Sites Are Using Your Browser to Mine Crypto. It Could Be a Good Thing

The name says it all: WannaMine. Panda, a Bilbao, Spain-based cybersecurity company, wrote in the beginning of February that "a new malware variant has been taking over computers around the world, hijacking them to mine a cryptocurrency called Monero."

The virus recalls WannaCry, a worm that swept the globe in May 2017, encrypting infected systems' data and demanding bitcoin ransom payments in order to decrypt it. But WannaMine takes a different approach to wringing cryptocurrency out of its victims: it uses their machines' processing power to run an algorithm called CryptoNight over and over again, hoping to find a hash meeting certain criteria before any other miners do. When that happens, a new block is mined, creating a chunk of new monero – worth about $1,500 at the time of writing – and depositing the windfall to the attacker's wallet.

The chances that any given miner will find the next block first and receive the reward is tiny, but infect enough CPUs, and you can hack together a decent revenue stream. Since the victim pays the electricity bills and provides the hardware, the costs to the attacker are negligible. (See also, How Does Bitcoin Mining Work?)

"A Proof-of-Concept"

On Feb. 11, a similar but rather more spectacular attack was uncovered. Cybersecurity researchers Scott Helme and Ian Thornton-Trump (phat_hobbit) noticed that sites from the UK's National Health Service to the U.S. Courts were hijacking visitors' browsers to mine monero.

The culprit was a text-to-speech plugin popular with Anglophone governments called Browsealoud, which had been infected with Coinhive, an in-browser monero miner that is not necessarily malware per se: Its providers present it as a legitimate way to monetize traffic, but ask their users far too few questions, according to Motherboard.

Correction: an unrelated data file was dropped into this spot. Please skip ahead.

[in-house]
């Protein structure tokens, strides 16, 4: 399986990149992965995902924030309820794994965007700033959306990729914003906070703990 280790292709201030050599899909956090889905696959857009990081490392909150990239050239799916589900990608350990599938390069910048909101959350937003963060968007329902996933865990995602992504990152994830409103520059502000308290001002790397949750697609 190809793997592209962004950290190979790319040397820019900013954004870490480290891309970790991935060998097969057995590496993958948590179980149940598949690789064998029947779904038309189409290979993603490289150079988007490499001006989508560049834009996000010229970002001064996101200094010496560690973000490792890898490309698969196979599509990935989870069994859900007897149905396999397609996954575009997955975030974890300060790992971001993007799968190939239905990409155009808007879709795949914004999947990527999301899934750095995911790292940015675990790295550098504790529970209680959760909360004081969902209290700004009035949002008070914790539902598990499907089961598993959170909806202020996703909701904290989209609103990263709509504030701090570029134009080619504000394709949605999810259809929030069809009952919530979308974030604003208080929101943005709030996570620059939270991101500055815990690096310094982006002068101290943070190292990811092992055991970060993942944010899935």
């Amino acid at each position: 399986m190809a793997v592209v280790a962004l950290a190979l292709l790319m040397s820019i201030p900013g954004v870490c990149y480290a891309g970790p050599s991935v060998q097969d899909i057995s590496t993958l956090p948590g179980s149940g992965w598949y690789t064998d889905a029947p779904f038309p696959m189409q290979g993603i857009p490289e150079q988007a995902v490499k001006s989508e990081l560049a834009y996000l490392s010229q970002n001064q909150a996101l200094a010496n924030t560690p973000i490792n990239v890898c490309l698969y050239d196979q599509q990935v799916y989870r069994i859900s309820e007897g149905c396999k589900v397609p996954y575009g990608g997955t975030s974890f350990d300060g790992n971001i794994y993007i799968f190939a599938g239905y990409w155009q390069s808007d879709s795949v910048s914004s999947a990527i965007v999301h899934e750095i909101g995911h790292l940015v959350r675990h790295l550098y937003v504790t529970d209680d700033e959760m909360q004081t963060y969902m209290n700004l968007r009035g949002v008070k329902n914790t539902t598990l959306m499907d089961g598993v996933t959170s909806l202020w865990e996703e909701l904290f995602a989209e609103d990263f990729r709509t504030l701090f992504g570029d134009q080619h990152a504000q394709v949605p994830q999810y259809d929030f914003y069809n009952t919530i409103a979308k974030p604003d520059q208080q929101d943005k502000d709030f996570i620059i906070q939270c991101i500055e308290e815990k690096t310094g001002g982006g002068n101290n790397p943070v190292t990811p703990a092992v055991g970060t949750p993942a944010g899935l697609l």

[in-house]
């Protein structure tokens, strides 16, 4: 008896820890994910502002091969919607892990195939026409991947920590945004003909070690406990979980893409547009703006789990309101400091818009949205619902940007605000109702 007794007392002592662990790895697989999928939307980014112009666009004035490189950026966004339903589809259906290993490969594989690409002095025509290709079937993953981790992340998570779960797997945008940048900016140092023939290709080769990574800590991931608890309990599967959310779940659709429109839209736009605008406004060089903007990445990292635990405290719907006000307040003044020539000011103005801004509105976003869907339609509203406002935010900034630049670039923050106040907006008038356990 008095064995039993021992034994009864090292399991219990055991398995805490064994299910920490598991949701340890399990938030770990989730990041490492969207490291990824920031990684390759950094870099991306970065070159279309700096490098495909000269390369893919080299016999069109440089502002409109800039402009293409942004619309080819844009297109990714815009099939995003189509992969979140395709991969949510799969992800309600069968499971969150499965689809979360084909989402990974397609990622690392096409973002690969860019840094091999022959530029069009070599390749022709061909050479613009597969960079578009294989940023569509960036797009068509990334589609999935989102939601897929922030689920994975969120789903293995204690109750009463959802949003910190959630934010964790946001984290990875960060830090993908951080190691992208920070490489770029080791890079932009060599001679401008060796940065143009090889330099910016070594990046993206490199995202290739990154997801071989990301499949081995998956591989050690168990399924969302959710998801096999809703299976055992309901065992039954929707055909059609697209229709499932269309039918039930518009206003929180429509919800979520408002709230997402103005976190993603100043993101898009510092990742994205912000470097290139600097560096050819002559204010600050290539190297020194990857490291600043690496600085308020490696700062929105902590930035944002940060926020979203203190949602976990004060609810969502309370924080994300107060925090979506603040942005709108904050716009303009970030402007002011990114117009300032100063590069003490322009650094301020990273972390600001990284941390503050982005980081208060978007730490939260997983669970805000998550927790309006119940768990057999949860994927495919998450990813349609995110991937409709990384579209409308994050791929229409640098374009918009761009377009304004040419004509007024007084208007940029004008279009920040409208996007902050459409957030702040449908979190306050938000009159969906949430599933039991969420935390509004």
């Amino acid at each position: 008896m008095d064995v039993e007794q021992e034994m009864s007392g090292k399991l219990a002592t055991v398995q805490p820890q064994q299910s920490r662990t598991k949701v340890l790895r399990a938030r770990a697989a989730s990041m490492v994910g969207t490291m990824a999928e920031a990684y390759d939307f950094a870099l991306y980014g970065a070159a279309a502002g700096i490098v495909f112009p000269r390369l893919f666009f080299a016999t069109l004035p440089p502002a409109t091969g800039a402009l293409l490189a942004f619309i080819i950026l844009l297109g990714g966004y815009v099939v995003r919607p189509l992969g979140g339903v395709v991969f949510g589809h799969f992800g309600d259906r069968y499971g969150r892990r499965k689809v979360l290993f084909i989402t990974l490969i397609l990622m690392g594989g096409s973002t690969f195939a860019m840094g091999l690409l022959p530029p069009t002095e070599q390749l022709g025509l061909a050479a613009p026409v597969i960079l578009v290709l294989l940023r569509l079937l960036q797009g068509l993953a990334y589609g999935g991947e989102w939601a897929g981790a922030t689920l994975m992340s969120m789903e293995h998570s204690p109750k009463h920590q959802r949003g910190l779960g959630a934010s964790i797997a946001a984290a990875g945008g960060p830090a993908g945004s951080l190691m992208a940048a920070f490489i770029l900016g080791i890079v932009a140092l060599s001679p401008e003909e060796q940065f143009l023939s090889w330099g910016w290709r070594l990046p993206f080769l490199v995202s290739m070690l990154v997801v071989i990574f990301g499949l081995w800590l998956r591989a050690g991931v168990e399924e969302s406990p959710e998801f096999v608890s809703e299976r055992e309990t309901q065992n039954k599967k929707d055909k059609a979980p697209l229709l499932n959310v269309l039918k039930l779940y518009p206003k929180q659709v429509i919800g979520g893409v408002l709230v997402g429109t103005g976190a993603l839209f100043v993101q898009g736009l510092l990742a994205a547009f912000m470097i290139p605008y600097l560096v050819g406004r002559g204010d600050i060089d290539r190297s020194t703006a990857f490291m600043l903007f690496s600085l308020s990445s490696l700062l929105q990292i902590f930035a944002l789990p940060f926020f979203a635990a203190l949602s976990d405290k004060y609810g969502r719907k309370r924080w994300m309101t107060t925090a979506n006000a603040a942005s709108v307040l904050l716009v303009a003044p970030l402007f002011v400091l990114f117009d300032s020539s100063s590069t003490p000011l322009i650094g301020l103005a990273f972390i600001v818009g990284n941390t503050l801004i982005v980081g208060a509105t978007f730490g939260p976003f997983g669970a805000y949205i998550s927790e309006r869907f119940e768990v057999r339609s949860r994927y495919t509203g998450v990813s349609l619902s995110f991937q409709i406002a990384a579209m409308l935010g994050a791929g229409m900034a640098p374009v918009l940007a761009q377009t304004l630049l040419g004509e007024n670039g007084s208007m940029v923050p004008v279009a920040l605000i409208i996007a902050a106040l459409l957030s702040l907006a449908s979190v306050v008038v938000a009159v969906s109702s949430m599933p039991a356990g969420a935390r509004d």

Can Browser Mining Work?

My brief encounter with browser mining revealed the kind of hiccups that are typical of beta versions. But power consumption is an obstacle that minor improvements won't solve. Bitcoin miners are flocking to Quebec because the electricity is cheap. Hijackers are mining using visitors' browsers for the same reason. While it's difficult to estimate the monetary impact of mining on Salon's behalf, the increase in electricity consumption was obvious. If a significant chunk of the web adopted browser mining, using the internet could get expensive.

The same goes for hardware usage. WannaMine presented such a problem because, as Panda put it, "the way in which it tries to make maximum use of the processor and RAM places the computer under great strain." Unless sites limit the demands they make on visitors' computers, processes will slow to a crawl and hardware will wear out considerably faster.

Nuzzi doesn't discount these problems. "If browser-based mining becomes a thing, there will definitely be abuse when it comes to the number of mining threads the website consumes," he said via email. On the other hand, "like ads, there will be ways of blocking that scrypt, so websites have to figure out what the fair balance should be, otherwise users will stop visiting the website or block the miner."

As for electricity usage, monero's hash function CryptoNight has a lighter touch than, say, bitcoin's SHA-256. Monero mining "isn't a big problem for laptop users," says Nuzzi, but "it most certainly curbs some of the use cases for smart-phones" with their more limited battery capacity.

Then there's the risk that the hash rate arms race, which has rendered CPU and even GPU mining of bitcoin and litecoin unprofitable, will stall the browser mining push. The reason that Coinhive and WannaMine use monero is that it is one of the only cryptocurrencies that can be profitably mined using a CPU. Given the right economic incentives, couldn't monero also fall victim to ASICs, specialized hardware designed solely to run through hash functions as fast as possible?

Nuzzi doesn't think so. He calls CryptoNight "brilliantly designed," adding that it "allows Monero to be mined using a variety of devices, including smartphones, as the majority of them have at least 2GB of RAM, while only 2MB is required to initiate a CryptoNight instance. Relative to Scrypt (Litecoin's consensus algorithm), CryptoNight is much more resilient to circuit integration, which allows ASICs to be built."

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